The Boon Rueang Wetland Forest Conservation Group in Thailand is one of the winners of the 2020 Equator Prize. Photo: Boon Rueang Wetland Forest Conservation Group

New York, September 29—The 11th Equator Prize Award Ceremony honoured 10 Indigenous and local communities from across the world in a virtual gala event, delivering a powerful message of local leadership to the UN Biodiversity Summit and the UN General Assembly.

The event, hosted by the UNDP Equator Initiative partnership, recognized and celebrated the extraordinary initiatives and innovations created by 10 Indigenous peoples and local communities from 10 countries under the slogan “Nature for Life”.

The winners were awarded a cash prize of US$10,000 each for their significant work that showcases innovative, nature-based solutions for biodiversity, climate change and development challenges. This is the first time the Equator Prize has been awarded to groups in Canada and Myanmar. Winners are also based in the Democratic Republic of the Congo, Ecuador, Guatemala, Indonesia, Kenya, Madagascar, Mexico, and Thailand.

Achim Steiner, UNDP Administrator stated, “The winners show us the value of working with nature, for climate action, for water security and for inclusive prosperity. They show us the importance of putting nature at the very heart of sustainable development. Their stories […] provide a blueprint for solving our planetary emergency.”

In awarding the prize to Equator Prize winner Alianza Ceibo in Ecuador, musician Sting pointed out that in light of forest fires and illegal forestation, “Indigenous peoples of the Amazon risk their lives every day to keep their forests – and our futures – intact.” Yet Equator Prize winners counter these challenges with innovative solutions.

The award ceremony featured winners in the categories of Nature for Water, Nature for Climate, and Nature for Prosperity. Each winning community delivered a statement to the audience, emphasizing the central role of Indigenous peoples and local communities in protecting, sustainably managing and restoring the world’s ecosystems.

Among the distinguished speakers and musicians were Dr Jane Goodall, DBE, Founder of the Jane Goodall Institute and UN Messenger of Peace; Henry Golding, Actor (“Crazy Rich Asians”) and Producer; Grammy Award-winning musicians Ricky Kej and Lila Downs, Grammy-nominated duo SOFI TUKKER, and representatives from all 10 winning initiatives in articulating their vision for local leadership in environmental management.

Among the distinguished personalities who presented the awards were Khemupsorn “Cherry” Sirisukha, Actor (Thailand); Prof. Raymond Ranjeva, Lawyer/judge, former Vice-President, International Court of Justice (Madagascar); Trudie Styler, Actor, Producer and Environmentalist (for Ecuador); Clara Hughes, Olympic Champion and Humanitarian (Canada);  Nicholas Saputra, Actor (Indonesia); Lahpai Seng Raw, Founder, Metta Development Foundation (Myanmar); David Kaimowitz, Senior Adviser, Climate and Land Use Alliance (for Guatemala); and Margaret Atwood, World-renowned Author and Environmental Activist (for Kenya).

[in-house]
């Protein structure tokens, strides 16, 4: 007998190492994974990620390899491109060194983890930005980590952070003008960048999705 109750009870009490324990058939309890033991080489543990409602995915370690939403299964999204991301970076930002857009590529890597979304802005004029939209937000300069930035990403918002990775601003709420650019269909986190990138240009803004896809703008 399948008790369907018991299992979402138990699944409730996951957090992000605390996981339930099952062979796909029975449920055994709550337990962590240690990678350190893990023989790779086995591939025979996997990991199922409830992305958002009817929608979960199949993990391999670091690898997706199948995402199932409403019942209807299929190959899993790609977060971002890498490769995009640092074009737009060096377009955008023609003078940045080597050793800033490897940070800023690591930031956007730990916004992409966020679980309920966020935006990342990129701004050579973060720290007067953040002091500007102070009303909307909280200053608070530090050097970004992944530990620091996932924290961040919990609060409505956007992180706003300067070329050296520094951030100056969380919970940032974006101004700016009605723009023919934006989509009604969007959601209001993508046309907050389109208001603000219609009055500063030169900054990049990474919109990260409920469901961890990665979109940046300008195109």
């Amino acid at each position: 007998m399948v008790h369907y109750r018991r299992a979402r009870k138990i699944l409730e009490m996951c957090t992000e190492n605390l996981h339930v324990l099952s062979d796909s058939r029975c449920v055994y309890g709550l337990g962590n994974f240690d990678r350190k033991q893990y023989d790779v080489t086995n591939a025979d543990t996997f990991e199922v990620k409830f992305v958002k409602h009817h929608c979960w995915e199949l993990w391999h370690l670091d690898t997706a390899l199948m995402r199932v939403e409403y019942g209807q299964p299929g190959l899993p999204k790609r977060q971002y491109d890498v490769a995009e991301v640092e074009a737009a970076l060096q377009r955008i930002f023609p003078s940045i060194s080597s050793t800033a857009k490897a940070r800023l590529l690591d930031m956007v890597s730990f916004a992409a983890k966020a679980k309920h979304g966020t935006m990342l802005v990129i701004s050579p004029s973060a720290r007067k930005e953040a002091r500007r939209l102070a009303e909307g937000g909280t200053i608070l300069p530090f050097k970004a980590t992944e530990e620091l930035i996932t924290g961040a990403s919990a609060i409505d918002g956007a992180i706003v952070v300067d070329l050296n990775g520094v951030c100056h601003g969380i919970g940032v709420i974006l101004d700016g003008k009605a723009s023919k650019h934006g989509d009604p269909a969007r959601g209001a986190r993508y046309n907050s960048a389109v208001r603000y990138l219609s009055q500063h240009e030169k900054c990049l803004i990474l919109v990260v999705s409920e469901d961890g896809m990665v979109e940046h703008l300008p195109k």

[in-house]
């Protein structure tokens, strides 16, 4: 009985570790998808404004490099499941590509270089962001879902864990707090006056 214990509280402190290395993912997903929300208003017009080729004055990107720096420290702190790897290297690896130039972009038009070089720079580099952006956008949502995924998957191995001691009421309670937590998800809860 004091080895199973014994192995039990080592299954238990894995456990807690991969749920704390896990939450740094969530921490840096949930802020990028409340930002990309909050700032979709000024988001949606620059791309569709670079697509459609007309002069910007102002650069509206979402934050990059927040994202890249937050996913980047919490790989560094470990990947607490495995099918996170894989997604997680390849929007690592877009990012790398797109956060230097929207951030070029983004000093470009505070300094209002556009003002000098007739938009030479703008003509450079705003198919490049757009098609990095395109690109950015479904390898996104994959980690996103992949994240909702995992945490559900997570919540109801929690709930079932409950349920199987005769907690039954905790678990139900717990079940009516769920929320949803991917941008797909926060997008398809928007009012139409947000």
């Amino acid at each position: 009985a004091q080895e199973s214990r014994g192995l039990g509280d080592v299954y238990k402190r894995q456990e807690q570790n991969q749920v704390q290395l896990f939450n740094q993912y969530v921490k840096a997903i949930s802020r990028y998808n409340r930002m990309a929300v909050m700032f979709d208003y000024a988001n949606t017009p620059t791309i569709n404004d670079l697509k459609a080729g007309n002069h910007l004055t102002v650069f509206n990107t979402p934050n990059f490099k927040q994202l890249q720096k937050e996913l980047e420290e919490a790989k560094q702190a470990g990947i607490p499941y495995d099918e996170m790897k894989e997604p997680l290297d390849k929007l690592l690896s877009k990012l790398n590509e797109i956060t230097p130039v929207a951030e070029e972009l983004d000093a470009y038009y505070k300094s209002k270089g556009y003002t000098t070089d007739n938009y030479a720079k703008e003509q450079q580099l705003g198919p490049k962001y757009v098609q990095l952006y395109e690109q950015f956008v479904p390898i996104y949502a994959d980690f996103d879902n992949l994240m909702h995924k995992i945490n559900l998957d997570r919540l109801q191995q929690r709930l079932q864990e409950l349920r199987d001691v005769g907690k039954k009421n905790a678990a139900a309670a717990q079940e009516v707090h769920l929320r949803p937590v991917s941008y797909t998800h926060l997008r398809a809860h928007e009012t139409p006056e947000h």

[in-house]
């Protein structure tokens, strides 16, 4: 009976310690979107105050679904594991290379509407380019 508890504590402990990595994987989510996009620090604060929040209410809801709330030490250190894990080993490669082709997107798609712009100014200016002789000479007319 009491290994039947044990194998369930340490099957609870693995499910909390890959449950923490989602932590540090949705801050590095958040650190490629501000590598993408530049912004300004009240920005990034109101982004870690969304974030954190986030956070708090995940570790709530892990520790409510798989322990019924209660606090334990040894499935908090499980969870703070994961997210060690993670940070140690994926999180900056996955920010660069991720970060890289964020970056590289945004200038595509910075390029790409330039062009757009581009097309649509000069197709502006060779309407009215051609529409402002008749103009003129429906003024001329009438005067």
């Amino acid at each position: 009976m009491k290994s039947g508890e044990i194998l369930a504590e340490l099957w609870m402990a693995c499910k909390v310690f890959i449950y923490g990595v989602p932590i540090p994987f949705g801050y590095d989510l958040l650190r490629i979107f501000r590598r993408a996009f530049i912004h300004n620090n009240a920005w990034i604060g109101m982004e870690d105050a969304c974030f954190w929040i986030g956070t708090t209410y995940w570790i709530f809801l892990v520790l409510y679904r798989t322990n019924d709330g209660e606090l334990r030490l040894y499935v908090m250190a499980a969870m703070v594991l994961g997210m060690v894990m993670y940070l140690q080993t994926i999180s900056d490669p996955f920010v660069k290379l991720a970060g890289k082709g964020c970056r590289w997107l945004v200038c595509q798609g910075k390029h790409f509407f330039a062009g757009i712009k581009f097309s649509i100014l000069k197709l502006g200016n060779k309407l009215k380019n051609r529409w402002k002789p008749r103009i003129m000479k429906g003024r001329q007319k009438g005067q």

Since its inception in 2002, the Equator Prize has recognized the innovative work of 255 community initiatives from 82 countries that are helping to protect the environment and tackle climate change while advancing their own sustainable development priorities. The latest group of winners are sustainably protecting, restoring and managing forests, farms, wetlands, and marine ecosystems to mitigate greenhouse gas emissions and help communities adapt to climate change. This year’s Equator Prize was made possible by the generous support of the Governments of Norway, Germany, and Sweden.

About the Equator Initiative

The Equator Initiative is a United Nations-led, multi-sectoral partnership that brings together governments, civil society, academia, businesses and grassroots organizations to recognize and advance local, nature-based sustainable development solutions for people, nature, and resilient communities. Its mission is to identify and advance outstanding local efforts to reduce poverty through the conservation and sustainable use of biodiversity. The Equator Initiative partnership offers a unique platform to celebrate success, inform global policymaking, and support local leadership in advancing innovative projects in sustainable development and climate issues.

About the winners

Access short summaries of the Equator Prize 2020 winners here. Videos about all winners available upon request. A recording of the event is available at www.natureforlifehub.org.

Media queries: Sangita Khadka, Communications Specialist, UNDP New York, email: sangita.khadka@undp.org, Tel: +1 212 906 5043.

Icon of SDG 02 Icon of SDG 03 Icon of SDG 06 Icon of SDG 10 Icon of SDG 12 Icon of SDG 13 Icon of SDG 14 Icon of SDG 15

UNDP Around the world